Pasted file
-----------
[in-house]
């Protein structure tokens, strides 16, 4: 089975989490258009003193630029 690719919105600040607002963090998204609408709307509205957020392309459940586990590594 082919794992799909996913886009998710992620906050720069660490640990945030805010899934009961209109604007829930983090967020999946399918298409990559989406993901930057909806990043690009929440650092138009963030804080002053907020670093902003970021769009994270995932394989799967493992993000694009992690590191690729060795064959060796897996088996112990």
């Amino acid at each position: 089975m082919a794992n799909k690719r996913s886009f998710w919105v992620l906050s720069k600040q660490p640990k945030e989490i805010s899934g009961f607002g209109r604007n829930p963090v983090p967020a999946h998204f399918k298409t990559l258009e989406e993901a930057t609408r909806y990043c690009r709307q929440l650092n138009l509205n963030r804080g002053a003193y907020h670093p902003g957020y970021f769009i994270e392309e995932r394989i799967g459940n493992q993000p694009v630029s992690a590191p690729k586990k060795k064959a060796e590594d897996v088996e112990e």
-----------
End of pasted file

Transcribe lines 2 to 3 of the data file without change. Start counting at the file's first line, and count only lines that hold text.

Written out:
């Protein structure tokens, strides 16, 4: 089975989490258009003193630029 690719919105600040607002963090998204609408709307509205957020392309459940586990590594 082919794992799909996913886009998710992620906050720069660490640990945030805010899934009961209109604007829930983090967020999946399918298409990559989406993901930057909806990043690009929440650092138009963030804080002053907020670093902003970021769009994270995932394989799967493992993000694009992690590191690729060795064959060796897996088996112990």
């Amino acid at each position: 089975m082919a794992n799909k690719r996913s886009f998710w919105v992620l906050s720069k600040q660490p640990k945030e989490i805010s899934g009961f607002g209109r604007n829930p963090v983090p967020a999946h998204f399918k298409t990559l258009e989406e993901a930057t609408r909806y990043c690009r709307q929440l650092n138009l509205n963030r804080g002053a003193y907020h670093p902003g957020y970021f769009i994270e392309e995932r394989i799967g459940n493992q993000p694009v630029s992690a590191p690729k586990k060795k064959a060796e590594d897996v088996e112990e």